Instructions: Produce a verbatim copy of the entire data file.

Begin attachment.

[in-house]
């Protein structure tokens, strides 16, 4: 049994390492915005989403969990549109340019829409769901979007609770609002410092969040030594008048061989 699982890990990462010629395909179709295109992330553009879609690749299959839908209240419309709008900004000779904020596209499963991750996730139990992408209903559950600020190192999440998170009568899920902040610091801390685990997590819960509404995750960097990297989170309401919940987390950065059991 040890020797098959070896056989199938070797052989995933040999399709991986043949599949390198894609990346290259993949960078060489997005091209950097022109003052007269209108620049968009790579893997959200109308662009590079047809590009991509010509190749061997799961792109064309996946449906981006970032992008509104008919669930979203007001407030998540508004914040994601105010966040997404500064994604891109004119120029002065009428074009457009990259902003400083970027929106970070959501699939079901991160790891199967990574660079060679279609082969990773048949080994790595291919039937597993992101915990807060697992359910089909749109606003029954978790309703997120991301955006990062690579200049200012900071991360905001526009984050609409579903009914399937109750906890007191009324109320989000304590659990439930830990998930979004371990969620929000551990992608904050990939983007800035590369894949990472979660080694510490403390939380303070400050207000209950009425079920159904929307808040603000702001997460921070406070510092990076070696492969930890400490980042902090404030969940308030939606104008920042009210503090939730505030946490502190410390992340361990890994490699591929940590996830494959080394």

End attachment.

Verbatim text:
[in-house]
């Protein structure tokens, strides 16, 4: 049994390492915005989403969990549109340019829409769901979007609770609002410092969040030594008048061989 699982890990990462010629395909179709295109992330553009879609690749299959839908209240419309709008900004000779904020596209499963991750996730139990992408209903559950600020190192999440998170009568899920902040610091801390685990997590819960509404995750960097990297989170309401919940987390950065059991 040890020797098959070896056989199938070797052989995933040999399709991986043949599949390198894609990346290259993949960078060489997005091209950097022109003052007269209108620049968009790579893997959200109308662009590079047809590009991509010509190749061997799961792109064309996946449906981006970032992008509104008919669930979203007001407030998540508004914040994601105010966040997404500064994604891109004119120029002065009428074009457009990259902003400083970027929106970070959501699939079901991160790891199967990574660079060679279609082969990773048949080994790595291919039937597993992101915990807060697992359910089909749109606003029954978790309703997120991301955006990062690579200049200012900071991360905001526009984050609409579903009914399937109750906890007191009324109320989000304590659990439930830990998930979004371990969620929000551990992608904050990939983007800035590369894949990472979660080694510490403390939380303070400050207000209950009425079920159904929307808040603000702001997460921070406070510092990076070696492969930890400490980042902090404030969940308030939606104008920042009210503090939730505030946490502190410390992340361990890994490699591929940590996830494959080394």